‘Almost Zero’ reconsiders subjects of nostalgia

Last Saturday, Almost Zero: New Work by Brian Trelegan debuted at 117 Latham St. Curated by Alex Jen ’19, Almost Zero features the work of multimedia artist and musician Brian Trelegan ’16.5. Trelegan’s art takes up both floors of the building. Paper signs on the doors, a floor plan and a 20-page catalog guide viewers through the space. The show derives its name from an old conversation between the two collaborators, in which Jen asked Trelegan how much research he does before making his work. “Almost zero,” the artist responded.

Almost Zero accurately characterizes the gray area between passionless device and sentimental object that technology and digitization seem to occupy in Trelegan’s art. Juxtaposing order and entropy, repetition and discontinuation, Trelegan speaks to the spectral melancholia of technology.

Hallway walls of the Latham house feature the “Greely Road Extension”, a photography series that takes sentimental items and deconstructs them into unfamiliar objects. “Flower over Bidet,” a blown up photograph of a flower painting hanging above a bidet, has been angled in a way that confuses the spatial orientation of the image. Similarly, “Getting Up (On the Shelf)” depicts a blue chair isolated within the corner of some undefined closed space, possibly a shelf as the title suggests. A closer look reveals that the photos have been intentionally enlarged to give each image a pixelated, granular quality, an effect that serves as another speed bump in the interpretative process. Trelegan’s work forces us to think about photography as a digitized medium and reconsider what constitutes a subject worthy of nostalgia.

Meanwhile, the “Landscape” series takes black-and-white images of ordinary objects and enlarges them well beyond recognition to create abstracted landscape scenes that correspond to no real landscape at all. His photos emphasize a strong rectilinear form that gives a sense of distance and vastness. The granular quality of the images denies the viewers an entry into the landscape rather than drawing them in. While geometric forms seem to echo natural geological formations, they still maintain a heavy degree of abstraction. Take the curved gradient in “Landscape #1”, for example, that evokes the rounded steepness of a sand dune. In the context of its space, Landscape faces the viewer on three sides of the walls and bleeds over to the floor as well, challenging preconceived ideas about presentation and effectively giving a sense of fluidity to the rigid landscape.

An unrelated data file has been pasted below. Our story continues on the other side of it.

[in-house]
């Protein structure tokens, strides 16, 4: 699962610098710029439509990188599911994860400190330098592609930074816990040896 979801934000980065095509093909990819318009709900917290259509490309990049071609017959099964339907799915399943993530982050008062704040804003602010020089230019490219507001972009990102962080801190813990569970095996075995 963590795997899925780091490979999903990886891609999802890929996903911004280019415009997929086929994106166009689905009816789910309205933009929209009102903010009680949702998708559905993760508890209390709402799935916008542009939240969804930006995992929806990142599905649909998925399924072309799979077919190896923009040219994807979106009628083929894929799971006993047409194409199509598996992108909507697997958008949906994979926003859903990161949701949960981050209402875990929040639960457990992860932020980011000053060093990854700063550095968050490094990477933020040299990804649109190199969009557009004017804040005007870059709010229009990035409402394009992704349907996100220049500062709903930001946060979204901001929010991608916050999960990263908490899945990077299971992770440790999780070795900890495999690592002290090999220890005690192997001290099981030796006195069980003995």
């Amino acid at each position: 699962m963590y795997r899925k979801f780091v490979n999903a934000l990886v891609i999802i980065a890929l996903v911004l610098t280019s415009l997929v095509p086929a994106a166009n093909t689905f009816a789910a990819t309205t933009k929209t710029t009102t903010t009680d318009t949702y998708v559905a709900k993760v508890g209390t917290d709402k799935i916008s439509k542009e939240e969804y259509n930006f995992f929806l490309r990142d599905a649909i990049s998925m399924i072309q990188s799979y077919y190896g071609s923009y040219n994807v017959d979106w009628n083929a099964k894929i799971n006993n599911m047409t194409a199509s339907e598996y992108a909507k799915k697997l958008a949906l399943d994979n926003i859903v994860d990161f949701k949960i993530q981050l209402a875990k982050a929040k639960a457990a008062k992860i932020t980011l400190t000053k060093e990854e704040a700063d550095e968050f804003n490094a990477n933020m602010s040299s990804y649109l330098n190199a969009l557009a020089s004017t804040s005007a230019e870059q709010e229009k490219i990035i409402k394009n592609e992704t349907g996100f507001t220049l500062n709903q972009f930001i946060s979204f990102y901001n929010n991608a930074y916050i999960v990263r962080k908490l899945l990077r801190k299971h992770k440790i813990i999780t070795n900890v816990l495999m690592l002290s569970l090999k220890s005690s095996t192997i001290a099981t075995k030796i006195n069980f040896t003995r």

Upstairs we find Trelegan’s “Basic Steps for Beginners,” a video that samples clips from various infomercials and PSAs, interspersed with the repetition of a blue title screen with the text, “BASIC STEPS FOR BEGINNERS,” as a catchy jingle plays in the background. The clips show quiet isolated motions, like the fumbling of a hand, in between the repeated title slide. Repetitions get increasingly frenzied and distorted, until the video samples are hardly visible from behind the proliferation of text, representing the proliferation of information new digital avenues open up. “Basic Steps for Beginners” inundates but simultaneously maintains a repetitive and rigid rhythm.

If “Greely Road Extension” defamiliarizes sentimental objects, then “Office 3-Space” takes that operation and utterly inverts it. A sound and sculpture piece that consists of various deconstructed elements taken from an office workspace, “Office 3-Space” features a mechanical fan hanging from the ceiling, strips of computer paper attached by binder clips to its suspended electrical cord. Trelegan’s own track hums a converging, tonal oscillation and is “sampled from the printer’s noises as it printed out the paper,” according to the program catalogue. There is a certain roundness to the composition, a repetition of chords slowly fading into each other that evokes the minimalism of Steve Reich. The mechanical fan’s continuous stream of air animates the sheets in a gentle, swaying movement congruent with the sonic shifts of Trelegan’s composition.

The strips of computer paper feature lines of meaningless text, listing alphabetic and numeric symbols in endless repetition. On the page, the characters have been arranged to defy their own strict lineation, diagonally bending across the paper in an entropic descent. These careful deviations imbue the work not with a sense of life but with the uncanny living dead: that ghostly liminal realm which technology seems to inhabit. “Office 3-Space” simultaneously suggests both human presence — the binder clips and table fan — and human alienation, as well as the mechanical indecipherability of the text and ultimately human sentimentality, as a closer look reveals wavy veins of letters that almost suggest life.

Juxtaposing order and entropy, repetition and discontinuation, ‘Almost Zero’ speaks to the spectral melancholia permeating technology. Photo courtesy of Grace Fan.